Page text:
Short Shrimp Season Due to Declining Stocks
Thursday, December 27, 2012 7:34 AM
The 2013 northern shrimp season, which opens Wednesday, January 23, for trawl fishing, will be short due to declining stocks that are the result of warming ocean temperatures and overfishing, according to the Atlantic States Marine Fisheries Commission.
There will be two trawl landing days, Mondays and Wednesdays, with no trip limits.
The shrimp trapping season begins February 5, with fishing allowed every day but Sunday. There will be an 800-pound trip limit.
The season promises to be very short, since it is a 72-percent reduction from the 2012 season. Northern shrimp, which live in the cold northern waters, have a life span of less than five years, with shrimp landings determined by the abundance of four- and five-year-olds.
Three years ago, the scientific evidence pointed to increased fishing harvests for 2012-2014 due to a large number of shrimp aging into the four-to-five-year-old class.
That didn't happen for a variety of reasons.
The Atlantic States Marine Fisheries Commission's Northern Shrimp Section, which manages the fishery, considered several factors in setting the 2013 shrimp fishing regulations.
These include: (1) northern shrimp have been overfished for the past three years; (2) the abundance of spawning shrimp is in decline; and (3) warming ocean temperatures combined with fewer spawning shrimp are producing fewer young shrimp.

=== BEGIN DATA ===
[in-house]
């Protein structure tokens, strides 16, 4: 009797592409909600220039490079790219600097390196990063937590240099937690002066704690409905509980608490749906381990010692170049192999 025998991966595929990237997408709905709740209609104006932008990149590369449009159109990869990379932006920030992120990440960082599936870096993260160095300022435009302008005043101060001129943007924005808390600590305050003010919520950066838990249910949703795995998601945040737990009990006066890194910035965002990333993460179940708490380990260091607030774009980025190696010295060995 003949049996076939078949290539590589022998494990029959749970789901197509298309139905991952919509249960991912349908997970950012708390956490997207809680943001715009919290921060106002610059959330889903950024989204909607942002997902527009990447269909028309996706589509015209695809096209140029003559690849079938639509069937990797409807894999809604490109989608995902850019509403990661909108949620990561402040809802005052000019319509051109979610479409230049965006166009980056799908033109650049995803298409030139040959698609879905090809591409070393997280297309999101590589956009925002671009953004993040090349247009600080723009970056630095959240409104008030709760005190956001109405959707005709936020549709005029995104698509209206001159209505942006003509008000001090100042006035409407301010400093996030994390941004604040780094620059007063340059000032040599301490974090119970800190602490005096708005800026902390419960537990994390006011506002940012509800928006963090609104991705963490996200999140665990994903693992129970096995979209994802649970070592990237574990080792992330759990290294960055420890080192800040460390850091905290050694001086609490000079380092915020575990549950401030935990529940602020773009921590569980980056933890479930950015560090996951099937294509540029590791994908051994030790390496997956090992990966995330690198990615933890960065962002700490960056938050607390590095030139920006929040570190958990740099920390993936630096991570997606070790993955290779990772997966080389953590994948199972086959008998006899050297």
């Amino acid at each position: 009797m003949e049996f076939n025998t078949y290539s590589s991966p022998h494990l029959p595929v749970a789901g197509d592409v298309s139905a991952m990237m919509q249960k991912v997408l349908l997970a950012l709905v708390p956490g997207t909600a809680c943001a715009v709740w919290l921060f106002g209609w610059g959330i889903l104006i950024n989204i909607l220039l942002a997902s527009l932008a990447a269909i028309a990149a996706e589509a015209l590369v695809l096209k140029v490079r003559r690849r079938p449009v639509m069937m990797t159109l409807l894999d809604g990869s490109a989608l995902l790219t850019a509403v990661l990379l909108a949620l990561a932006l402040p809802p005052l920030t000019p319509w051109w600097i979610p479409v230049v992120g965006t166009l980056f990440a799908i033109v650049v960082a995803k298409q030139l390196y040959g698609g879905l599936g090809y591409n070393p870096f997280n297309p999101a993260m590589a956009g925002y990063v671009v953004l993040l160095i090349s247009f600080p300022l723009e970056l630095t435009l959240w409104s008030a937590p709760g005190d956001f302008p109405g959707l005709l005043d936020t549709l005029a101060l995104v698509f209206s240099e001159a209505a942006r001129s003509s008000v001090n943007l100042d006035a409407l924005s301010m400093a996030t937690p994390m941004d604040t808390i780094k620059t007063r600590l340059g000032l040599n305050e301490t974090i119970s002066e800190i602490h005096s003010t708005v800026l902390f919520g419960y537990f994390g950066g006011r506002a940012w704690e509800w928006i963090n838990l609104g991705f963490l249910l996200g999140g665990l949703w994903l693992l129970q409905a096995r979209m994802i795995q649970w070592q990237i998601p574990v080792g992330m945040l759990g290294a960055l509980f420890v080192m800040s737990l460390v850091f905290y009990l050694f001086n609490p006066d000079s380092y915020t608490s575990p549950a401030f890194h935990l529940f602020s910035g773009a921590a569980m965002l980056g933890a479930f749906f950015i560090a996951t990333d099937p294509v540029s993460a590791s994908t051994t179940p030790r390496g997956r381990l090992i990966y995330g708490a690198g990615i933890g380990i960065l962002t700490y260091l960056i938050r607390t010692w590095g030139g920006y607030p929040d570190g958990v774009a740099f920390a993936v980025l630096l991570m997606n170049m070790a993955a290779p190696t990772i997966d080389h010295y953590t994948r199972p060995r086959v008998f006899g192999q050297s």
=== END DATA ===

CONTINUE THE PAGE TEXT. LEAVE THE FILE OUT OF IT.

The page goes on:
Increasingly warmer ocean temperatures in the western Gulf of Maine over the past three years are creating unfavorable habitat for northern shrimp and are likely reducing shrimp numbers, making the protection of spawning populations critical to the stability of the fishery over the longer term.
The commission will close the trawl and trap fisheries when 85 percent of the total allowable catch is reached. Fishermen will get a four-day advance notice of the closure. The commission has also been discussing adopting limited entry for new shrimp fishermen.
The northern shrimp fishery is jointly regulated by Massachusetts, New Hampshire and Maine through the commission, a cooperative management program that has been in place since 1972.